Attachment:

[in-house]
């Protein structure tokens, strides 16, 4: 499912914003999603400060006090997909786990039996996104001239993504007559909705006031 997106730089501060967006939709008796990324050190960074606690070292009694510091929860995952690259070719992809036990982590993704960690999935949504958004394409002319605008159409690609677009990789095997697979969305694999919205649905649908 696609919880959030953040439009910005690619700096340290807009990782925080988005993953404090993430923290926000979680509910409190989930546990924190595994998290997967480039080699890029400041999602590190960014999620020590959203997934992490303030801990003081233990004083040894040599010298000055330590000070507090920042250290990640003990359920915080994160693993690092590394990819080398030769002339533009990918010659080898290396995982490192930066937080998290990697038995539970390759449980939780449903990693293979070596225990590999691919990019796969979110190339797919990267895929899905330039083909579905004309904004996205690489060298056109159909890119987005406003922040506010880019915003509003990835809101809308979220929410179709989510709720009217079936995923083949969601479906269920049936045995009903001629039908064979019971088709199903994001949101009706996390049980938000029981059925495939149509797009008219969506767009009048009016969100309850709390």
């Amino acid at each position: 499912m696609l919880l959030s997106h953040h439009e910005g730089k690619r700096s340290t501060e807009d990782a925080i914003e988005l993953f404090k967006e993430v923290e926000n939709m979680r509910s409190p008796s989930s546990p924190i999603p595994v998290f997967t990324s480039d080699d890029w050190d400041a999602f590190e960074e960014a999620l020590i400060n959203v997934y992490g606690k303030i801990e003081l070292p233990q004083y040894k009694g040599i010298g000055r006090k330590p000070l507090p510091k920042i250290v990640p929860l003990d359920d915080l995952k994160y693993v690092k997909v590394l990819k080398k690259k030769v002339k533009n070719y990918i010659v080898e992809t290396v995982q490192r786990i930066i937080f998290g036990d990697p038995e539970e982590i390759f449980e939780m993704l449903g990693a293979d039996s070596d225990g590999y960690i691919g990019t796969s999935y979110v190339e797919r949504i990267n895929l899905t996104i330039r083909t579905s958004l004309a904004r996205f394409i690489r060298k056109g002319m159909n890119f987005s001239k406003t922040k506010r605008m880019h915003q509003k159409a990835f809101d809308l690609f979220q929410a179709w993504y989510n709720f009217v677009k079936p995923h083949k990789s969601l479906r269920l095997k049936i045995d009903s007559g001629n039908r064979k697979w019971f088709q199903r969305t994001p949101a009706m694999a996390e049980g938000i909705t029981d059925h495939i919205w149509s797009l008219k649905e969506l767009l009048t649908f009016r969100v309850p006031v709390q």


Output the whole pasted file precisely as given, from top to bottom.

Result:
[in-house]
């Protein structure tokens, strides 16, 4: 499912914003999603400060006090997909786990039996996104001239993504007559909705006031 997106730089501060967006939709008796990324050190960074606690070292009694510091929860995952690259070719992809036990982590993704960690999935949504958004394409002319605008159409690609677009990789095997697979969305694999919205649905649908 696609919880959030953040439009910005690619700096340290807009990782925080988005993953404090993430923290926000979680509910409190989930546990924190595994998290997967480039080699890029400041999602590190960014999620020590959203997934992490303030801990003081233990004083040894040599010298000055330590000070507090920042250290990640003990359920915080994160693993690092590394990819080398030769002339533009990918010659080898290396995982490192930066937080998290990697038995539970390759449980939780449903990693293979070596225990590999691919990019796969979110190339797919990267895929899905330039083909579905004309904004996205690489060298056109159909890119987005406003922040506010880019915003509003990835809101809308979220929410179709989510709720009217079936995923083949969601479906269920049936045995009903001629039908064979019971088709199903994001949101009706996390049980938000029981059925495939149509797009008219969506767009009048009016969100309850709390």
């Amino acid at each position: 499912m696609l919880l959030s997106h953040h439009e910005g730089k690619r700096s340290t501060e807009d990782a925080i914003e988005l993953f404090k967006e993430v923290e926000n939709m979680r509910s409190p008796s989930s546990p924190i999603p595994v998290f997967t990324s480039d080699d890029w050190d400041a999602f590190e960074e960014a999620l020590i400060n959203v997934y992490g606690k303030i801990e003081l070292p233990q004083y040894k009694g040599i010298g000055r006090k330590p000070l507090p510091k920042i250290v990640p929860l003990d359920d915080l995952k994160y693993v690092k997909v590394l990819k080398k690259k030769v002339k533009n070719y990918i010659v080898e992809t290396v995982q490192r786990i930066i937080f998290g036990d990697p038995e539970e982590i390759f449980e939780m993704l449903g990693a293979d039996s070596d225990g590999y960690i691919g990019t796969s999935y979110v190339e797919r949504i990267n895929l899905t996104i330039r083909t579905s958004l004309a904004r996205f394409i690489r060298k056109g002319m159909n890119f987005s001239k406003t922040k506010r605008m880019h915003q509003k159409a990835f809101d809308l690609f979220q929410a179709w993504y989510n709720f009217v677009k079936p995923h083949k990789s969601l479906r269920l095997k049936i045995d009903s007559g001629n039908r064979k697979w019971f088709q199903r969305t994001p949101a009706m694999a996390e049980g938000i909705t029981d059925h495939i919205w149509s797009l008219k649905e969506l767009l009048t649908f009016r969100v309850p006031v709390q």